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travel: steamboat springs, colorado

Anyone who has happened upon this blog between October and May (sometimes June!) will have probably noticed that we like to ski around here. It’s hard to avoid when Colorado boasts about thirty ski resorts (give or take a few). Multi-mountain ski passes are popular because a single pass offers unlimited access to a handful of mountains plus a few free days at a sampling of other mountains. This year we have the Rocky Mountain Super Pass Plus which allows unlimited skiing at Copper Mountain, Winter Park, and Eldora (our local hill), as well as some bonus lift tickets at other mountains including six days at Steamboat Ski Resort. Jeremy and I had only ever visited Steamboat Springs in summer, and briefly… but Steamboat always gets the goods when snow falls in Northern Colorado. The resort has even trademarked “Champagne Powder”. We had to see what all the fuss was about.


elevation map of colorado (warmer colors correspond to higher elevations)



Nestled in the upper valley of the Yampa River, Steamboat Springs rests at the base of the Park Range. As ski towns go, Steamboat is an actual town with services, a bustling pedestrian-friendly main street, cheerful residents (numbering around 12,000), and more terrific restaurants than you could shake a stick at. While the town has spendy options, folks aren’t there “to be seen” so much as to simply enjoy mountain living. It’s a good vibe.

The day we arrived, Steamboat was reporting seven inches of fresh powder overnight and continued snowfall throughout the day. We parked in the Meadows Lot (free) and caught one of the frequent (and clean) shuttles to the base area. From there, we hopped the gondola to mid-mountain and a lift to the summit where we began exploring a foot of untracked new snow in the trees. This was some of the fluffiest fluffy fluff I’ve ever had the pleasure to ski. Okay, Steamboat – you get to keep “Champagne Powder”.


from the lift – all that new snow

jeremy bounces his way through the aspens



We skied until our legs were jelly and took the gondola back down to the base area, not wanting to waste our energy on blue and green groomers as we had already scoped out more potential powder stashes for the following day. Once in town, we checked into the Rabbit Ears Motel – a good option for folks who are budget travelers. We got an especially good mid-week rate and AAA discount. While the lodging was decent, I think it may have been a little too budget for our tastes as we had almost no room for the both of us to sit down and work. Neva’s doggy daycare person suggested The Nordic Inn, which is a little nicer for a little more coin. From the motel, we walked several blocks to Sake2U – a popular spot right on the Yampa River – for a fantastic sushi dinner. Any day you can ski and sushi is a GOOD day.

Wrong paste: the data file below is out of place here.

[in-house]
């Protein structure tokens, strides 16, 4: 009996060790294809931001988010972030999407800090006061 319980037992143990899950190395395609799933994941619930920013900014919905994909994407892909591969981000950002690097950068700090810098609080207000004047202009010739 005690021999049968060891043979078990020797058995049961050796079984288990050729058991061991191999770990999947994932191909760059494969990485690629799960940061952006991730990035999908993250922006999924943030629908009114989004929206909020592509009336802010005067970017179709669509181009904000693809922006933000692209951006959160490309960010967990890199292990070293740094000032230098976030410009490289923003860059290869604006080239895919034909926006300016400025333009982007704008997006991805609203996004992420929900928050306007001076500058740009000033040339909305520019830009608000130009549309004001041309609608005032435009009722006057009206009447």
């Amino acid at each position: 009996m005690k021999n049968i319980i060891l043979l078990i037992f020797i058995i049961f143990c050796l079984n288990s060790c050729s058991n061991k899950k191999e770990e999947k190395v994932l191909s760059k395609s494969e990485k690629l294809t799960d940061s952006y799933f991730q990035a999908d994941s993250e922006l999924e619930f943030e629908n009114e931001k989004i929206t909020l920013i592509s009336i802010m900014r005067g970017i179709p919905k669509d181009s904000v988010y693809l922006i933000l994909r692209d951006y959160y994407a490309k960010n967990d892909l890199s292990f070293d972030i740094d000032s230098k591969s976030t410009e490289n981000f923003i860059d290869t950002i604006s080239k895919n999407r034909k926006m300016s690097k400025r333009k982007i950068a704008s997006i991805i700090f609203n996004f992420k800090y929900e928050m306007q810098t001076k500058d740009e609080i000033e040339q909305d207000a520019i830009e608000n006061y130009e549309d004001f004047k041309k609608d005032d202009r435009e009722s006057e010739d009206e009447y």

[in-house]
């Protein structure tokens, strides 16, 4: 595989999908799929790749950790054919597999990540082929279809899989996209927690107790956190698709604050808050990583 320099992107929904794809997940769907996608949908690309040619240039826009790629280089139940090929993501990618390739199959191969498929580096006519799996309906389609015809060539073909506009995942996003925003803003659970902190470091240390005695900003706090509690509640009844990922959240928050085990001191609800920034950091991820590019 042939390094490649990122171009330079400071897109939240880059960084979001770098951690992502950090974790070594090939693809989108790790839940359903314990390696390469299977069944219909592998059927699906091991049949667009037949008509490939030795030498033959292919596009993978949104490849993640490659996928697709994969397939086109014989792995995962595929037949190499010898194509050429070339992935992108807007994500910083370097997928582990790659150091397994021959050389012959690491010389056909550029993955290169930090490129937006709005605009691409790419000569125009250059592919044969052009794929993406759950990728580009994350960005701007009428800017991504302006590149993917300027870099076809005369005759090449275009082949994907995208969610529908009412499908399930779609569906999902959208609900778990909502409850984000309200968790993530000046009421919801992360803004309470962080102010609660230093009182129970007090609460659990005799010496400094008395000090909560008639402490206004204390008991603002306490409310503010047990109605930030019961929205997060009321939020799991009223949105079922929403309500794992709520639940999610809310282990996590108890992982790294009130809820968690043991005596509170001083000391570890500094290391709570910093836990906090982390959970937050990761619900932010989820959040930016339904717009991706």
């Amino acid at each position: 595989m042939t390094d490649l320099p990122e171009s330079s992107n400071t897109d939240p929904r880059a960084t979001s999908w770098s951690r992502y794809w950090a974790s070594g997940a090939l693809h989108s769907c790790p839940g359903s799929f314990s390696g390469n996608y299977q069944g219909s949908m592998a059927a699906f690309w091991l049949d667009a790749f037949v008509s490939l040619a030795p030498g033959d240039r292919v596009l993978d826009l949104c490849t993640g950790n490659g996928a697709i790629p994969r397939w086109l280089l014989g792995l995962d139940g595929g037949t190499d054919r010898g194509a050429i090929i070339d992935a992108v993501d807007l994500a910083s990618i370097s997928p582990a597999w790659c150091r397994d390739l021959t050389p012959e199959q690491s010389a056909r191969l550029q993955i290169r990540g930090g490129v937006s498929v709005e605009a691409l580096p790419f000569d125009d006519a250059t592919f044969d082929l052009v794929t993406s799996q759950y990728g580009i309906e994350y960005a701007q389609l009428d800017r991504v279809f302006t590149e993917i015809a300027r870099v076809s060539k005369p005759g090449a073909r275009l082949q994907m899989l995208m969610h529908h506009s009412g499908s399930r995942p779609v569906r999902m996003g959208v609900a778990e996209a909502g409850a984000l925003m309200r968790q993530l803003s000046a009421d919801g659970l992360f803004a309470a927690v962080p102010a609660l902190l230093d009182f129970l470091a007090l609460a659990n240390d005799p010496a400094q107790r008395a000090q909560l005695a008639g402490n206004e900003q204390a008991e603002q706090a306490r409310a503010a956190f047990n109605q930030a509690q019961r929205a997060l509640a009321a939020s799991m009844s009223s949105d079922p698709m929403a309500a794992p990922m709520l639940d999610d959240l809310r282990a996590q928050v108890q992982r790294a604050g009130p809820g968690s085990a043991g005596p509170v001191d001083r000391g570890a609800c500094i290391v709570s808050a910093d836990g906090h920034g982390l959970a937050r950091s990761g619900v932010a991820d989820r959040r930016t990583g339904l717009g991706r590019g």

sake2u under pillows of snow

hamachi (yellowtail) poke over seaweed salad with enoki mushrooms

kombat roll: spicy tuna, spicy salmon, spicy hamachi, with three tobiko and house fire sauce

ama ebi (sweet shrimp)

hamachi sashimi



In the morning, we got up early for breakfast at Creekside Café and Grill. We were greeted with big smiles and super pleasant staff. Aside from the fact that their sausage gravy isn’t as good as mine, the food here is solid. I mean, it is REALLY delicious in addition to being locally sourced. I ordered a side of bacon to go with the malted waffle (so good) and was given a choice of local thick-cut or something else. My ears shut off after I heard “local thick-cut” because that’s what I wanted. Oh man… that was hands down the best bacon I’ve ever had. Ever. Great flavor, melt-in-your-mouth, just the right crispness.

malted waffle with mixed berries and maple syrup

chicken fried steak with sausage gravy, eggs, breakfast potatoes, and biscuit (with apple cinnamon jam)



After that huge breakfast, we made our way up the mountain to ski off those calories. The weather was clearing, but the clouds still raced overhead dusting us with light kisses of snow. Most of the beginner runs occupy the lower mountain. You can bypass that by riding the gondola up to mid-mountain and taking one of many lifts that serve the upper mountain. While we didn’t ski many groomers, Steamboat does a nice job of grooming and maintaining their runs (hey, it’s easy to groom when you have great snow). As for the trees, which we skied the hell out of, Steamboat has some of the nicest glades and tree skiing. Jeremy and I were essentially skiing fresh tracks all day and still finding more stashes of powdery snow as we were leaving.